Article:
It is currently Thu Sep 19, 2019 5:02 am

 All times are UTC [ DST ]

 Page 1 of 1 [ 2 posts ]
 Print view Previous topic | Next topic
Author Message
 Posted: Wed Nov 11, 2015 4:18 pm

Joined: Mon Nov 09, 2015 11:52 am
Posts: 77
Location: Limassol/Pyla Cyprus
This is a question I posted in the old forum but remained unanswered. Let us see if it will have a better fate this time.

Decide whether you can find uncountably many disjoint subsets of $\mathbb{R}$ such that each of them is order-similar to $\mathbb{R}.$ (I.e. for each of them there is a bijection with $\mathbb{R}$ which preserves the ordering.)

Top

 Posted: Tue Sep 26, 2017 10:09 am

Joined: Mon Nov 09, 2015 11:52 am
Posts: 77
Location: Limassol/Pyla Cyprus
It remained unanswered for quite some time. Since I have been asked for it, here is a solution:

Given a sequence $a = (a_1,a_2,a_3,\ldots)$, where $a_i \in \{1,2\}$ for each $i$, we construct the subset $S_a$ of $(0,1)$ as follows:

Every element of $S_a$ is of the form $x_b = \frac{1}{2^{b_1}} + \frac{1}{2^{b_1+b_2}} + \cdots$

where each $b_i$ is a positive integer congruent to $a_i$ modulo $2$.

In fact, for reasons that will become clear later, instead of $S_a$ we will consider $S_a' = S_a \setminus \{x_a\}$, where

$x_a = \frac{1}{2^{a_1}} + \frac{1}{2^{a_1+a_2}} + \cdots$

It is easy to check that we have constructed uncountably many disjoint subsets of $\mathbb{R}$. This relies on the fact that each real number has a unique base 2 expansion provided that we disallow terminating expansions.

So it remains to show that each $S_a'$ is order-similar to $\mathbb{R}$. Consider the map

$\frac{1}{2^{b_1}} + \frac{1}{2^{b_1+b_2}} + \cdots \mapsto \frac{1}{2^{\lceil b_1/2 \rceil}} + \frac{1}{2^{\lceil b_1/2 \rceil +\lceil b_2/2 \rceil}} + \cdots$

It is easy to check that this map reverses order. Furthermore, the image set of this map is $(0,1)$. Rather than giving a formal proof it is easier to exhibit it by an example. If $x = 0.0100110\ldots$ in its binary expansion, then we want to choose $b_1$ such that $\lceil b_1/2\rceil = 2$. So we need $b_1=3$ or $b_1=4$. Only one of the two choices is allowed as we need $b_1 \equiv a_1 \bmod 2$. Then, we need $\lceil b_1/2\rceil + \lceil b_2/2\rceil = 5$. This gives a unique choice for $b_2$, and so on.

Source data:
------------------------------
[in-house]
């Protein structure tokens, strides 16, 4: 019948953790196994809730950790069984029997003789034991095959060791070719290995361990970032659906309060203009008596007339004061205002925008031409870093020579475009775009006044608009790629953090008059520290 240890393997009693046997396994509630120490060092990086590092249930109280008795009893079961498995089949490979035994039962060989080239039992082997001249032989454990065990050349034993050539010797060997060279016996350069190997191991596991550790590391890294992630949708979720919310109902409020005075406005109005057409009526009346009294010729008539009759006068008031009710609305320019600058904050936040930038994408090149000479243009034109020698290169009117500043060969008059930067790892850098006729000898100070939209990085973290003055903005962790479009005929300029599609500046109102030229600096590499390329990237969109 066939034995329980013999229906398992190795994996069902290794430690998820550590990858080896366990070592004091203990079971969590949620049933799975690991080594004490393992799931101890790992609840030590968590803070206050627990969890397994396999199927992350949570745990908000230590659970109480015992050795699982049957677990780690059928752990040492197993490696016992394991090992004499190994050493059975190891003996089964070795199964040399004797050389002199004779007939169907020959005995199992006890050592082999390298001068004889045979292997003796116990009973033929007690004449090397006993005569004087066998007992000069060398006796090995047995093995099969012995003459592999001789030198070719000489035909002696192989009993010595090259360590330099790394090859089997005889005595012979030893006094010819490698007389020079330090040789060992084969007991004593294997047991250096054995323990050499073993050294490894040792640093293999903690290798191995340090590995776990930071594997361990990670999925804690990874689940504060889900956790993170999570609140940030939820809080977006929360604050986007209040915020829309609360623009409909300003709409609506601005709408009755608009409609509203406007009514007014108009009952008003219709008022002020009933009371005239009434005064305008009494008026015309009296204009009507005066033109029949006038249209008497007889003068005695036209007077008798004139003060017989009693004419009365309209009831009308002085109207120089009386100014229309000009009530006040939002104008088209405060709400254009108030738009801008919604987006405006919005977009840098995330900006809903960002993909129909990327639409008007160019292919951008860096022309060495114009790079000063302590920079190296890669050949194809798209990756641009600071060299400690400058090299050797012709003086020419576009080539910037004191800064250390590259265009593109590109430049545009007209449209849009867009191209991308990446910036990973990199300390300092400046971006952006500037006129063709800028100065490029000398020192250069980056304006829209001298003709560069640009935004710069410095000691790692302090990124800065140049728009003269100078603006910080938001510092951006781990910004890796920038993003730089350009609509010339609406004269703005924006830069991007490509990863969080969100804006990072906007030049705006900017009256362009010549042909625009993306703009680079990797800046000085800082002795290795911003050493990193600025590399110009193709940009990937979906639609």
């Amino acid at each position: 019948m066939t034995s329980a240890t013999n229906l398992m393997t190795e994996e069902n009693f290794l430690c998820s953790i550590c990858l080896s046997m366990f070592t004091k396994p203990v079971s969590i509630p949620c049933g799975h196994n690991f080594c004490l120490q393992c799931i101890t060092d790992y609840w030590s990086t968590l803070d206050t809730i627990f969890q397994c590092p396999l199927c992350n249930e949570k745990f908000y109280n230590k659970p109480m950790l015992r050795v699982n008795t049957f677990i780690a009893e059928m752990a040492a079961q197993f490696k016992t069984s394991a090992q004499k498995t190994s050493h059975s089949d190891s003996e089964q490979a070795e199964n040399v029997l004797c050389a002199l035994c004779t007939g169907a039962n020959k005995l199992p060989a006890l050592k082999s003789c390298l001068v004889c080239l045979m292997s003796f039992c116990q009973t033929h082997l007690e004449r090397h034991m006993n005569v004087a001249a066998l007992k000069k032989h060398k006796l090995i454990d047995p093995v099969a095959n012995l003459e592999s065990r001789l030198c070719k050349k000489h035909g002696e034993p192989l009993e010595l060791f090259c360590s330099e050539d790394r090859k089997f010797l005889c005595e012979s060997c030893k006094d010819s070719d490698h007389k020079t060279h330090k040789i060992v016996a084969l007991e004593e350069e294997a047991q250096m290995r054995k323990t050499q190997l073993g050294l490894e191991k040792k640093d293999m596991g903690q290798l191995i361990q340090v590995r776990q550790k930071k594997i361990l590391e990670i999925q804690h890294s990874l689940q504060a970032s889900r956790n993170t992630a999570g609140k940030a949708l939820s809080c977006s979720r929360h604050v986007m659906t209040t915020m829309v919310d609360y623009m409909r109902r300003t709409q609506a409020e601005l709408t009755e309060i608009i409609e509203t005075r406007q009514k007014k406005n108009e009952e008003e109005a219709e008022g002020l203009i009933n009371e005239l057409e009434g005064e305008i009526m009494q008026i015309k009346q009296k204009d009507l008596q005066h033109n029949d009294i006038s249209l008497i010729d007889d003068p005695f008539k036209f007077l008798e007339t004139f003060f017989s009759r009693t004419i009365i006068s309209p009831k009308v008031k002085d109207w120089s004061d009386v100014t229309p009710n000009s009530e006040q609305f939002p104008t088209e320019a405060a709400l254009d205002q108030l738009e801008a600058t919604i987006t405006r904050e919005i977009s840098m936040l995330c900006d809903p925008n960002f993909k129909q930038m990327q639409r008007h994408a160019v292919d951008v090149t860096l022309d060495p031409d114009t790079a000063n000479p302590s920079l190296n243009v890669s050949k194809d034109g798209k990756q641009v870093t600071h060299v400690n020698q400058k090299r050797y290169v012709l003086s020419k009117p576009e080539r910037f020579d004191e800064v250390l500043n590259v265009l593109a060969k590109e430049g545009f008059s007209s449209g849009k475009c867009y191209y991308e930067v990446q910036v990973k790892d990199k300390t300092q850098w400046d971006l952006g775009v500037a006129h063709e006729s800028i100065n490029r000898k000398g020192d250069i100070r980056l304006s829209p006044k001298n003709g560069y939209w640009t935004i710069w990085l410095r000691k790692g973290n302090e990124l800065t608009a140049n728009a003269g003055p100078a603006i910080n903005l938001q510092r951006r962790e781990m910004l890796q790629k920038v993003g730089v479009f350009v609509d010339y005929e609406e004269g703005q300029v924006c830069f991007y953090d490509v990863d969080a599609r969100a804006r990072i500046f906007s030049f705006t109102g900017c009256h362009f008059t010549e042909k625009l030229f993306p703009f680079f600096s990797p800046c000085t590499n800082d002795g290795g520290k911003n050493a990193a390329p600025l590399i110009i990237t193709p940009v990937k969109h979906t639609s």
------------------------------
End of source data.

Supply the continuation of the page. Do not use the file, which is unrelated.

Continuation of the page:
Here is the place where we use $S_a'$ instead of $S_a$. The element $x_a$ would map to the element $1$ which we want to exclude in order to have an open interval as an image.

Now it remain to find a bijection between $(0,1)$ and $\mathbb{R}$ which again reverses order. This is easy. For example we can take $\arctan(\pi/2 - \pi x)$.

Top

 Display posts from previous: All posts1 day7 days2 weeks1 month3 months6 months1 year Sort by AuthorPost timeSubject AscendingDescending
 Page 1 of 1 [ 2 posts ]

 All times are UTC [ DST ]

#### Mathimatikoi Online

Users browsing this forum: No registered users and 1 guest

 You cannot post new topics in this forumYou cannot reply to topics in this forumYou cannot edit your posts in this forumYou cannot delete your posts in this forumYou cannot post attachments in this forum

Search for:
 Jump to:  Select a forum ------------------ Algebra    Linear Algebra    Algebraic Structures    Homological Algebra Analysis    Real Analysis    Complex Analysis    Calculus    Multivariate Calculus    Functional Analysis    Measure and Integration Theory Geometry    Euclidean Geometry    Analytic Geometry    Projective Geometry, Solid Geometry    Differential Geometry Topology    General Topology    Algebraic Topology Category theory Algebraic Geometry Number theory Differential Equations    ODE    PDE Probability & Statistics Combinatorics General Mathematics Foundation Competitions Archives LaTeX    LaTeX & Mathjax    LaTeX code testings Meta